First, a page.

Companies that have committed to the cloud are closer than ever to full value—but much still lies just outside of their grasp. With so many companies dialing up their cloud efforts, why is value not rising at pace? Perhaps the answer is simple: with greater complexity comes greater challenges. For many companies, the low-hanging fruit has been picked, and they are moving more complex and business-critical applications and systems.
One thing is clear, there’s no single barrier holding them back—all of the challenges companies have been struggling with for the past several years persist.
“Security and compliance risks” and “complexity of business and operational change” are cited as the top barriers this year, with 41% placing them in their top three overall. “Legacy application modernization” follows closely with 39% listing it in their top three barriers. While “lack of cloud skills” is not the highest barrier to value, over one-third of companies (36%) rate it a top three concern—no change since 2020.
Relative to prior reports, security and complexity continue to be among the most frequently cited barriers. And, like our 2020 report, all barriers are reported in a relatively narrow band of 10% from top to bottom.
While some challenges have dropped incrementally, none have fallen below 30%. Nor have any risen to definitive front-runner status.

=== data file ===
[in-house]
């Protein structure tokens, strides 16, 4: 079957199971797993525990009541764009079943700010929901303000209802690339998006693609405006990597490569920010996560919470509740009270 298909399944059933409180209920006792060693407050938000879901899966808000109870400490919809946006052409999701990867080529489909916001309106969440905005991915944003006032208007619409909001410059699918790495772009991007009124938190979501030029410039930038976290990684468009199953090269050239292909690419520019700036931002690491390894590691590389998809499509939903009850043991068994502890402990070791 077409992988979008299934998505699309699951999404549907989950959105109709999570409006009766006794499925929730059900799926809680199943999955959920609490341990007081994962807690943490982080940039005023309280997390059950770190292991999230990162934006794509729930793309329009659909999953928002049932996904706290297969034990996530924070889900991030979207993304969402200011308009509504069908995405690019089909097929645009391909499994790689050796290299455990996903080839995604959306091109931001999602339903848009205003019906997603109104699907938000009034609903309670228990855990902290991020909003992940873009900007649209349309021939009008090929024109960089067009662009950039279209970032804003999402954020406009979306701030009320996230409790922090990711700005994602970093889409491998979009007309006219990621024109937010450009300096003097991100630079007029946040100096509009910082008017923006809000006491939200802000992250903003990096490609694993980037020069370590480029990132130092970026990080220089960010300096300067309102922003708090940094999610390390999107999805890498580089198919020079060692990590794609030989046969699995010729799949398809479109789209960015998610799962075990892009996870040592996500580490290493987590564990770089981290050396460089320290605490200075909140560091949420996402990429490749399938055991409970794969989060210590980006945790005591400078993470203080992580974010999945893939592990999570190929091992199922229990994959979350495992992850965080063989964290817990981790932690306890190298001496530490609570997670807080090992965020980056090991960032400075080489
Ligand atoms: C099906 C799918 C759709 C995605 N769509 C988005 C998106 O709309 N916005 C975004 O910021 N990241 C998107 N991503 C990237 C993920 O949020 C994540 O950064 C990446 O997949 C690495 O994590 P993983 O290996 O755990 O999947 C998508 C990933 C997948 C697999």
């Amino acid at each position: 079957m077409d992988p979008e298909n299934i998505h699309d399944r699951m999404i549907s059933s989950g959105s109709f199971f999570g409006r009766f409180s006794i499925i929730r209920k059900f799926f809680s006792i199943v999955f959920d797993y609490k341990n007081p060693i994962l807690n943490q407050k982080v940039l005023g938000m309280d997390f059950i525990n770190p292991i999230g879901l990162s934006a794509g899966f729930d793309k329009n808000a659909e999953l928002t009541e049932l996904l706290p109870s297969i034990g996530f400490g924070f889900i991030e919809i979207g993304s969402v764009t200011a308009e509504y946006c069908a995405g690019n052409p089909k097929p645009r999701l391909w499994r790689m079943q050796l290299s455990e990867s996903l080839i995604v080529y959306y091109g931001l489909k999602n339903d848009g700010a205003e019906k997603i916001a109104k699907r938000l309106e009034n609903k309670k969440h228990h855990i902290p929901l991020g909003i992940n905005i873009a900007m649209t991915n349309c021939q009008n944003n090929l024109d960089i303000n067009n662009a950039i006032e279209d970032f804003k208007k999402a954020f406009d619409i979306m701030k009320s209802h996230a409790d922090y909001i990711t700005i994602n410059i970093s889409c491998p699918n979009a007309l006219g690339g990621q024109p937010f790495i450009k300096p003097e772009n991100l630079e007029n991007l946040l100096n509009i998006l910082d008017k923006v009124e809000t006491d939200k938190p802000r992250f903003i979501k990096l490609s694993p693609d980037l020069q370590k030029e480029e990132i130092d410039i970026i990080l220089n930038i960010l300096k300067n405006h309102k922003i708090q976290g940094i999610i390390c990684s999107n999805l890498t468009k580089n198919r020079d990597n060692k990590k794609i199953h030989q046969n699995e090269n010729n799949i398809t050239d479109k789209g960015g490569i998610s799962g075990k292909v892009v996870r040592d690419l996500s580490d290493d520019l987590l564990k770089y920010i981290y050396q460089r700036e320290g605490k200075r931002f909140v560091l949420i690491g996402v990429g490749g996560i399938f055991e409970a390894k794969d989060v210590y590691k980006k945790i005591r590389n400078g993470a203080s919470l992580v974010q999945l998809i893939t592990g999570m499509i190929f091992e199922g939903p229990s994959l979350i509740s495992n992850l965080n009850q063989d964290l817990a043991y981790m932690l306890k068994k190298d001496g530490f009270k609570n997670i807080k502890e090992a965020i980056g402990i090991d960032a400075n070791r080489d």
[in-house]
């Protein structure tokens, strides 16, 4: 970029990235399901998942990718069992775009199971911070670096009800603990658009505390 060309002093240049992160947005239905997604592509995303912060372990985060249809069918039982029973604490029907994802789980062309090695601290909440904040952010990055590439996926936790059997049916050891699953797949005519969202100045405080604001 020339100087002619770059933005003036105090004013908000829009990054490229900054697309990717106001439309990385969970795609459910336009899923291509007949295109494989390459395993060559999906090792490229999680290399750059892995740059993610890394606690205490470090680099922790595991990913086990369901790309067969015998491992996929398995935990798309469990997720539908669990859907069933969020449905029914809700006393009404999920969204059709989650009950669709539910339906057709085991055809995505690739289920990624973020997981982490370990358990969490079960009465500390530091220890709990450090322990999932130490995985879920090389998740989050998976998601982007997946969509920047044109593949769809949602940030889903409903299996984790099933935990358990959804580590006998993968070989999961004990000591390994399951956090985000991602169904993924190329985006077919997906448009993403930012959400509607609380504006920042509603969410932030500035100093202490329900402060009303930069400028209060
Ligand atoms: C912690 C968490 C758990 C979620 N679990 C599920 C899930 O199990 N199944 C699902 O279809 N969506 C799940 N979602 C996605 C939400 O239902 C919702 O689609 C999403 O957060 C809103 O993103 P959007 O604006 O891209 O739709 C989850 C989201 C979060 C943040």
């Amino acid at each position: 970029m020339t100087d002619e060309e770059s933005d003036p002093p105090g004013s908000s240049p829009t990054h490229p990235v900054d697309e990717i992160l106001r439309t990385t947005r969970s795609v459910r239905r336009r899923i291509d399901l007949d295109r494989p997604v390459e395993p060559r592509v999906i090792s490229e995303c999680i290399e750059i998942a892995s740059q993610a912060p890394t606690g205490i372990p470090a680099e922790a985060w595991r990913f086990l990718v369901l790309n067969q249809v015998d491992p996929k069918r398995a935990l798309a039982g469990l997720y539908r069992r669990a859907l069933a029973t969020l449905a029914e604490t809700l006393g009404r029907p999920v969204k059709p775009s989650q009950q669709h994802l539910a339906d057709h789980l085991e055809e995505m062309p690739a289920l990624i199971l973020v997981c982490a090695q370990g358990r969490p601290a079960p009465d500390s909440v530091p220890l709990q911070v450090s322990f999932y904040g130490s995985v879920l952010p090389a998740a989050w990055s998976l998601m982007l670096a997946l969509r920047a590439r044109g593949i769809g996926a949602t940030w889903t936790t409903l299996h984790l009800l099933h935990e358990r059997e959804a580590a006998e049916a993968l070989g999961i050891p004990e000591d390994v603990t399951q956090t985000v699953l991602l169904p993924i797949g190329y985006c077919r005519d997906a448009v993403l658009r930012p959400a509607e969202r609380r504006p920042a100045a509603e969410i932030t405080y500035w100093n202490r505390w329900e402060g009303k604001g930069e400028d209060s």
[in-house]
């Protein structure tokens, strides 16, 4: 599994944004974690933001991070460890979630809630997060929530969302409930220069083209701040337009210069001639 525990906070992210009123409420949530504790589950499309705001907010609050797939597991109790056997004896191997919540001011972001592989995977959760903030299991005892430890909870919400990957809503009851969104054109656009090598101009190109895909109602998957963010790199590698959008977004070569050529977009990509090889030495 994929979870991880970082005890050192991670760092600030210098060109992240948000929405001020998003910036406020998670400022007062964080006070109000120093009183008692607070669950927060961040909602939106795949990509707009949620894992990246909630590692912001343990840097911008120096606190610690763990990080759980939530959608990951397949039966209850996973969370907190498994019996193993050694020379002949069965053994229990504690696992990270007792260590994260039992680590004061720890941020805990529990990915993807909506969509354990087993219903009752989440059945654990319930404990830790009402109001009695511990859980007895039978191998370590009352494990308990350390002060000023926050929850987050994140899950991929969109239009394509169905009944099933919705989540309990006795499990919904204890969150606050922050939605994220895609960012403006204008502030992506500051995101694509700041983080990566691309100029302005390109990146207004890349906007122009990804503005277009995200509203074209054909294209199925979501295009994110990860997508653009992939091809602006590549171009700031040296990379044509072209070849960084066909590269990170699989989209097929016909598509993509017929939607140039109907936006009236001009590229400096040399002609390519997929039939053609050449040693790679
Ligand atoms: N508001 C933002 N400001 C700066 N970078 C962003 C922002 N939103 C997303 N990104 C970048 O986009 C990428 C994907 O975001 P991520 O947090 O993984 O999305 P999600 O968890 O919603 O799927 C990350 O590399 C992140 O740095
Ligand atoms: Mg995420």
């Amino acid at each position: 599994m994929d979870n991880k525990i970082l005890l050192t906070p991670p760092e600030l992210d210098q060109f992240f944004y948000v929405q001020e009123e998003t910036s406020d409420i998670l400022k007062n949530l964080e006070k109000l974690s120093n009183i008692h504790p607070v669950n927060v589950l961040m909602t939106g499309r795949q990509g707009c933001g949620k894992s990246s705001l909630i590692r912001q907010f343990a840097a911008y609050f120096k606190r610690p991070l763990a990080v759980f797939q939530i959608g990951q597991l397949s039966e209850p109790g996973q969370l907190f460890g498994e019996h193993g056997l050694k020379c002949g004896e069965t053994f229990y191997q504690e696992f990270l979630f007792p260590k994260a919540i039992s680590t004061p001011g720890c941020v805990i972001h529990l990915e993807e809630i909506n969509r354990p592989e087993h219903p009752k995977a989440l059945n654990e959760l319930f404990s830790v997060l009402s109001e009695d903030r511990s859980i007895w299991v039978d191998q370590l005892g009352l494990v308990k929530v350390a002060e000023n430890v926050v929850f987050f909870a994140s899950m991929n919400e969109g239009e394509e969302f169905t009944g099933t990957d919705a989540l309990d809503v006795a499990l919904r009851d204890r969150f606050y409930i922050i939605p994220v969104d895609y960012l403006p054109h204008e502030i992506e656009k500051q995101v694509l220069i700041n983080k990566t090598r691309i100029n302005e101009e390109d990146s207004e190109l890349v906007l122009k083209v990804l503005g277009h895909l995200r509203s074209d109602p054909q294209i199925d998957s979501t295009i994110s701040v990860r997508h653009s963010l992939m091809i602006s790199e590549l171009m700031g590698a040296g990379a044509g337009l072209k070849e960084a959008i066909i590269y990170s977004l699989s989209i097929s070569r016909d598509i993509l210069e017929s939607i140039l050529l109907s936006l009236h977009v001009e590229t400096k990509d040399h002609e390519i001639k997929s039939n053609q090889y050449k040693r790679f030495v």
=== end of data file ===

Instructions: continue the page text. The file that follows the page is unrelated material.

This is typical of any major transformation: When dealing with multiple obstacles at once, solving for anything less than all of them can result in diminished returns. The fact that companies continue to make steady progress against such a formidable collection of barriers shines a more favorable light on the data.
The timing was right for companies who did the work of committing significant resources and effort to the cloud over the past two years. Today, we’re exiting an era of economic abundance and entering one of greater uncertainty. Thus, every dollar spent—cloud or otherwise—must go through rigorous qualification.
It is increasingly important that companies “crack the code” to cloud value. and identify specific use cases on which to focus their efforts. Yesterday, technology was the disruptor. Today it is the enabler—a certainty in turbulent times. Driving real businesses agility, efficiency and growth in the cloud requires strong commitment and adopting reinvention as a strategy. There are five practices companies should embrace in order to achieve peak value and unlock future opportunities.
Five practices for maximizing cloud value:
We have arrived at a new inflection point: Migrating to cloud is a necessary but insufficient step in cultivating value and driving ongoing reinvention. The challenge and opportunity now will be in defining the business reinvention agenda, centered on a much broader definition of value, and using and using cloud as an operating system to bring together data, AI, applications, infrastructure and security to optimize operations and accelerate growth. Cloud is a journey, along which companies will continue to cultivate new capabilities and skills—and hopefully enjoyment in all new value-discoveries.